By Ward Silver, NØAX
This is an introduction to ham radio operating practices for the new ham familiar with using public agency or commercial radio systems. For example, fire departments, school districts, community volunteer teams, or business radio users operate differently than hams do, even though the radios are very similar. Understanding some of the key differences will help you understand the features and terms associated with your radio and to feel more at ease when communicating with other hams.
Channels and Frequencies
Non-amateur radio systems used by public agencies and businesses are organized by discrete frequencies, or channels, and are usually licensed to use only certain channels by the FCC. This is called channelized operation. Amateurs can operate on any frequency within the bands authorized to them, but when using FM voice over repeaters or directly from radio-to-radio (simplex communication) operation is organized by fixed frequencies, much like the government and commercial systems. In this regard, ham and non-ham radio use is very similar. Unlike most public-service radio users, whose radio frequencies are preset in a shop, hams can select their operating frequencies “on the fly” in the field as their needs and circumstances require.
In non-ham communications, channel designators (1, 2, 3, Red, Blue, Fire 1, Admin, Dispatch, etc) are used because they are a lot easier to remember than channel frequencies. Hams, however, don’t use the word “channel” very much, preferring frequencies and repeater names instead. In the first case, for example, you might hear “Let’s try the 94 machine” (meaning the 2 meter repeater with an output frequency of 146.94 MHz and an input frequency of 146.34 MHz) or “I’ll meet you on 446 simplex” (meaning the nation-wide 70 cm band’s simplex calling frequency of 446.00 MHz.) In the second case, a ham will say something like “The net will meet on the Green Mountain repeater” or “The North Metro Club machine has a better signal here”. The assumption is that hams know what frequencies are used in the area, where repeaters are located, and who operates them. This allows hams the maximum flexibility in their use of amateur radio’s many resources as they move around or try to contact other hams.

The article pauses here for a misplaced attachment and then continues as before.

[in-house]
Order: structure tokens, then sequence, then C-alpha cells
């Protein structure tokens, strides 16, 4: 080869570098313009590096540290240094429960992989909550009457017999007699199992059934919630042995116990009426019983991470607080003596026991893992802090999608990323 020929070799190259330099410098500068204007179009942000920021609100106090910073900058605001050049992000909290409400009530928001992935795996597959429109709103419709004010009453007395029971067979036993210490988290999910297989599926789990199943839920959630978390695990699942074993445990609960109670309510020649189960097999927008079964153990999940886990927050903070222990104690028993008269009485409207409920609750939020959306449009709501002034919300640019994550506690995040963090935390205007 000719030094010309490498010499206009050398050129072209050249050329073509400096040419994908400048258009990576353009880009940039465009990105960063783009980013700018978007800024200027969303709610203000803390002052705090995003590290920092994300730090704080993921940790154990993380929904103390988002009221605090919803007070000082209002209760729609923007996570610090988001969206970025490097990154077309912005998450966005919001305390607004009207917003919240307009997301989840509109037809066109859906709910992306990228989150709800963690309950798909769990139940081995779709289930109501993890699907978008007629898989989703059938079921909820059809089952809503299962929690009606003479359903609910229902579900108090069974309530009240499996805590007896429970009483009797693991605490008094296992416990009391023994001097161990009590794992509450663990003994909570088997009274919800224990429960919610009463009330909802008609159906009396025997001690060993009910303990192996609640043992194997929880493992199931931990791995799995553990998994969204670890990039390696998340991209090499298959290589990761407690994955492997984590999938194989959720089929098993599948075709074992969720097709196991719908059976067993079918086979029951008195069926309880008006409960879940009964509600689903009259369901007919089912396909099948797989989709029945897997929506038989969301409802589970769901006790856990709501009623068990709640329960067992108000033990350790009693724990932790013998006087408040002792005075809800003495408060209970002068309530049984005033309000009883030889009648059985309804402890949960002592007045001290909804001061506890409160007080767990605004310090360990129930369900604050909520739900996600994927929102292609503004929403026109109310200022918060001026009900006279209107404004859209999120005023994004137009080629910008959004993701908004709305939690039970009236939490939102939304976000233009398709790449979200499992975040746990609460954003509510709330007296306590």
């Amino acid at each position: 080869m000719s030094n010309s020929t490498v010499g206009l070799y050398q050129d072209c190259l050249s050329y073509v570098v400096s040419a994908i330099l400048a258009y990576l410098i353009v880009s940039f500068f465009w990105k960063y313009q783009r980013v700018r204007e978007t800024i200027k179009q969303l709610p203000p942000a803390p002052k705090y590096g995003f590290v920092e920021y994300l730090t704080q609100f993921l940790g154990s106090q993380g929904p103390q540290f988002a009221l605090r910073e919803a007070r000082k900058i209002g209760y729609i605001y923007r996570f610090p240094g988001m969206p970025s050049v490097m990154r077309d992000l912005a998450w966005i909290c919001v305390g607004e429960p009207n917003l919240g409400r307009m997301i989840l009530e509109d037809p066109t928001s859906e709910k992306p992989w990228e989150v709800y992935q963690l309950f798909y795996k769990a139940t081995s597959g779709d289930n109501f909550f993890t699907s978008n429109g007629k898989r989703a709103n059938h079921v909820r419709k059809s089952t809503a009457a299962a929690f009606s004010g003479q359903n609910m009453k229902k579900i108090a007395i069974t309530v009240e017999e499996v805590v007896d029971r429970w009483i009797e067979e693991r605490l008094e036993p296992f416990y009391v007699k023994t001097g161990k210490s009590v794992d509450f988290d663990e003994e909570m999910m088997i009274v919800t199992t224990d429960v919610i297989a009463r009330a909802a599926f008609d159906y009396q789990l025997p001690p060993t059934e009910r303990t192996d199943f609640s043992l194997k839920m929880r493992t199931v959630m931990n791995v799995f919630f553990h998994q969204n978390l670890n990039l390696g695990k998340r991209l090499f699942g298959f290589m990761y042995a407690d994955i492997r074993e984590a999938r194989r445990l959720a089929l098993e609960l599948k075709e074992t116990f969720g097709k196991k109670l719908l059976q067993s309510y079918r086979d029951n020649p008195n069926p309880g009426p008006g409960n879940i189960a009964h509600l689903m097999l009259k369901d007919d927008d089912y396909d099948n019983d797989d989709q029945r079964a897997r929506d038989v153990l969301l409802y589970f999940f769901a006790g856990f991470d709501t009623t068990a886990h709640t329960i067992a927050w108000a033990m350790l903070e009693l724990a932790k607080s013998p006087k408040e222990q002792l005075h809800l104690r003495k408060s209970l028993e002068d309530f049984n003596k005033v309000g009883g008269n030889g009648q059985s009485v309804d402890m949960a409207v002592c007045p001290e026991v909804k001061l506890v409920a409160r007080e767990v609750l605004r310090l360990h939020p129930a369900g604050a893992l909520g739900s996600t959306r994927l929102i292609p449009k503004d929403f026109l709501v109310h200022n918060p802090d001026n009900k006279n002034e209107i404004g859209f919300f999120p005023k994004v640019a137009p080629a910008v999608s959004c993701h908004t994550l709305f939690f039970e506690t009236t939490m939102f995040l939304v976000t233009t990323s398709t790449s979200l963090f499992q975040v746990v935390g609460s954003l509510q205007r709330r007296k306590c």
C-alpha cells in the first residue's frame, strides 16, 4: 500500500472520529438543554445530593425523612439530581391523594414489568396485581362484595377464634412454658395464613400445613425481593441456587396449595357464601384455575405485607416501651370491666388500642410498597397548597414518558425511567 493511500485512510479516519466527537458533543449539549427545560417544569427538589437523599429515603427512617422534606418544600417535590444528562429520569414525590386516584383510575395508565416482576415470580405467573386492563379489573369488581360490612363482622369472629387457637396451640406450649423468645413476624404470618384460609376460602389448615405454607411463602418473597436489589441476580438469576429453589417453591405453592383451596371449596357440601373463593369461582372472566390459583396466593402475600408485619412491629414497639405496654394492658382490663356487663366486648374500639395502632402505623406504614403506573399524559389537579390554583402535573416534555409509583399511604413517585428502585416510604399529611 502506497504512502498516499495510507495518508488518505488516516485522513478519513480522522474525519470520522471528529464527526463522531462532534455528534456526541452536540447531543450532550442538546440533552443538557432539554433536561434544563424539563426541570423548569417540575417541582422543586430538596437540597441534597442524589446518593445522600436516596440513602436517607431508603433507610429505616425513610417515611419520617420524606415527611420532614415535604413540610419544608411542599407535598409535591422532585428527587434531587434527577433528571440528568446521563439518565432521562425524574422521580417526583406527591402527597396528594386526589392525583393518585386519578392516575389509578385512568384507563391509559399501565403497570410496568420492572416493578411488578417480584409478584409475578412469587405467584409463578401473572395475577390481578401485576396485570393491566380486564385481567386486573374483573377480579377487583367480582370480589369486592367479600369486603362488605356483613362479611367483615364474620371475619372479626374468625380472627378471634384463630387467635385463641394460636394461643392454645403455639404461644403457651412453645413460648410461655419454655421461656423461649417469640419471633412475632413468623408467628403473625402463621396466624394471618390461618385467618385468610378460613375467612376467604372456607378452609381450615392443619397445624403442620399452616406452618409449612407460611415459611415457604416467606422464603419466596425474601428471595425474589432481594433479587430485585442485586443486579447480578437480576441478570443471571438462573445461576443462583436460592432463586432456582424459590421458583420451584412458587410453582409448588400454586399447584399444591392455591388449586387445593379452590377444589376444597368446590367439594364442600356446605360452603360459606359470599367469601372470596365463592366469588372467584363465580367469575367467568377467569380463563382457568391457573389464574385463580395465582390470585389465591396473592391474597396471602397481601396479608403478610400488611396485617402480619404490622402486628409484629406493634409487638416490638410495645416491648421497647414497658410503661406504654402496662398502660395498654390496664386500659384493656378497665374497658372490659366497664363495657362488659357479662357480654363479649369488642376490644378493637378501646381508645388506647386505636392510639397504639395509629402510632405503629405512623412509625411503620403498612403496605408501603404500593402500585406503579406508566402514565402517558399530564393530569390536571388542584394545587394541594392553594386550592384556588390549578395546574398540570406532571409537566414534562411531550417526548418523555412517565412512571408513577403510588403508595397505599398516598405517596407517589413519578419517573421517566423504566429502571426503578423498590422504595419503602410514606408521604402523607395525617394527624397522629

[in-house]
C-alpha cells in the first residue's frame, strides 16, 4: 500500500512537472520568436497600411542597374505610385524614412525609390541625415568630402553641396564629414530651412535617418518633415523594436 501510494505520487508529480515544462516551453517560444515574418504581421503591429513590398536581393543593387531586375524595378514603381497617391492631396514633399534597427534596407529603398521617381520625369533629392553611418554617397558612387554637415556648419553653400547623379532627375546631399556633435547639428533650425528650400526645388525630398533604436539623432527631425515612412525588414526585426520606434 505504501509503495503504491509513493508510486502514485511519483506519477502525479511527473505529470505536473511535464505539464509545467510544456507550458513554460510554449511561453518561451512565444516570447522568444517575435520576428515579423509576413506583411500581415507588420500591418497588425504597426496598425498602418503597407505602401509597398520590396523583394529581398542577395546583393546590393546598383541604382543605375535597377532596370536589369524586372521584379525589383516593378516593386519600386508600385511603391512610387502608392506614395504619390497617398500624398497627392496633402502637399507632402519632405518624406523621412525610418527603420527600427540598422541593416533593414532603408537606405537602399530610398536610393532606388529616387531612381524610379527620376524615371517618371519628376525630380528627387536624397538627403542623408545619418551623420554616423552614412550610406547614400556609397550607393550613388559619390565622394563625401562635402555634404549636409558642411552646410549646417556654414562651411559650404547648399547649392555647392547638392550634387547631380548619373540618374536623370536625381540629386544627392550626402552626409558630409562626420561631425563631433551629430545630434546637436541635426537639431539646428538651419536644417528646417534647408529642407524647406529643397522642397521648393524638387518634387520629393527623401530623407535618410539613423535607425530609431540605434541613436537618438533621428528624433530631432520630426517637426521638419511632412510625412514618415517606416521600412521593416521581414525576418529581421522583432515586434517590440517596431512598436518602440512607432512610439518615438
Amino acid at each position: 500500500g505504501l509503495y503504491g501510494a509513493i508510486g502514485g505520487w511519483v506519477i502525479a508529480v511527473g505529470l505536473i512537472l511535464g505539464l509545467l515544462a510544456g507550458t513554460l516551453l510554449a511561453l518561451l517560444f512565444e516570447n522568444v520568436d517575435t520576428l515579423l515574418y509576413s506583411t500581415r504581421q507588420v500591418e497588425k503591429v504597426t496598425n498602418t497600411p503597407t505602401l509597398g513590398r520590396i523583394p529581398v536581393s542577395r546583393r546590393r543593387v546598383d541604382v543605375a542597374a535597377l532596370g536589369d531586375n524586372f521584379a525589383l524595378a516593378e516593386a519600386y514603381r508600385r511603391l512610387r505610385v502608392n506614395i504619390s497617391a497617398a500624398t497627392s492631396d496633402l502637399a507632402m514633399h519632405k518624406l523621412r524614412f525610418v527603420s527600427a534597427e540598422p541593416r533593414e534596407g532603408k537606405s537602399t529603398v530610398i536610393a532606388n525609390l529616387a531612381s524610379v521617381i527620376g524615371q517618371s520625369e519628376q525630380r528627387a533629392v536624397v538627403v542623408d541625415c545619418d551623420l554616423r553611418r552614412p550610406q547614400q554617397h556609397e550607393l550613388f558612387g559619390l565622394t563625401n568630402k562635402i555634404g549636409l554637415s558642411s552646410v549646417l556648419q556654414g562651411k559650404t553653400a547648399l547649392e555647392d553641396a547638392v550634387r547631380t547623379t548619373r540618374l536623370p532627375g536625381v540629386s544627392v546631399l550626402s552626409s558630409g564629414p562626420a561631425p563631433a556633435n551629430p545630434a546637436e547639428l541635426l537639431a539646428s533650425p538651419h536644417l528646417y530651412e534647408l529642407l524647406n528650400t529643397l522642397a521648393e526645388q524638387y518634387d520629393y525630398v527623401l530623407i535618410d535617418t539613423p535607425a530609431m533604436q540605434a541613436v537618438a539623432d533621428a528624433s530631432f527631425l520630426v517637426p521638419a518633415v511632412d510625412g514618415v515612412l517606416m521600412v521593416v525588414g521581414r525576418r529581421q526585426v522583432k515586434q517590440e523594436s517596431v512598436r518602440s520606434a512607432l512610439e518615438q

You have access to a lot of communication resources in ham radio, but this also means you’ll have to do a little homework with friends and clubs! Luckily, directories are available to help individual hams find their way around. The ARRL publishes the nationwide ARRL Repeater Directory, for example. If you live in or near a large city, one of the clubs may publish a local or regional directory—ask your club, emcomm team, one of the volunteer license examiners, or inquire at a ham radio store. Your emcomm team or club will also be of great help to you in getting familiar with ham customs in your area.
Hams use their call signs a lot because they are required to as a means of identifying themselves on the air and they are proud of their license (you should be, too!). You may have used tactical call signs, such as “Ambulance 1″ or “Red Team” or “Main Office”. These are also used in amateur radio during exercises and emergency communications, but the ham’s call sign must be used for regular identification (or “ID”) on a regular basis. Most hams assume they are on a first-name-and-call sign basis with any other ham; “Rick KUØW” or “Gayle KG7ZZZ”. (Hams put a slash through the zero to distinguish it from a capital O.) Know your call sign and practice using standard phonetics when you say it over the air and when listening to the call sign of other hams. In ham radio, your call sign is your name, so it’s good manners to learn and use the calls of other hams.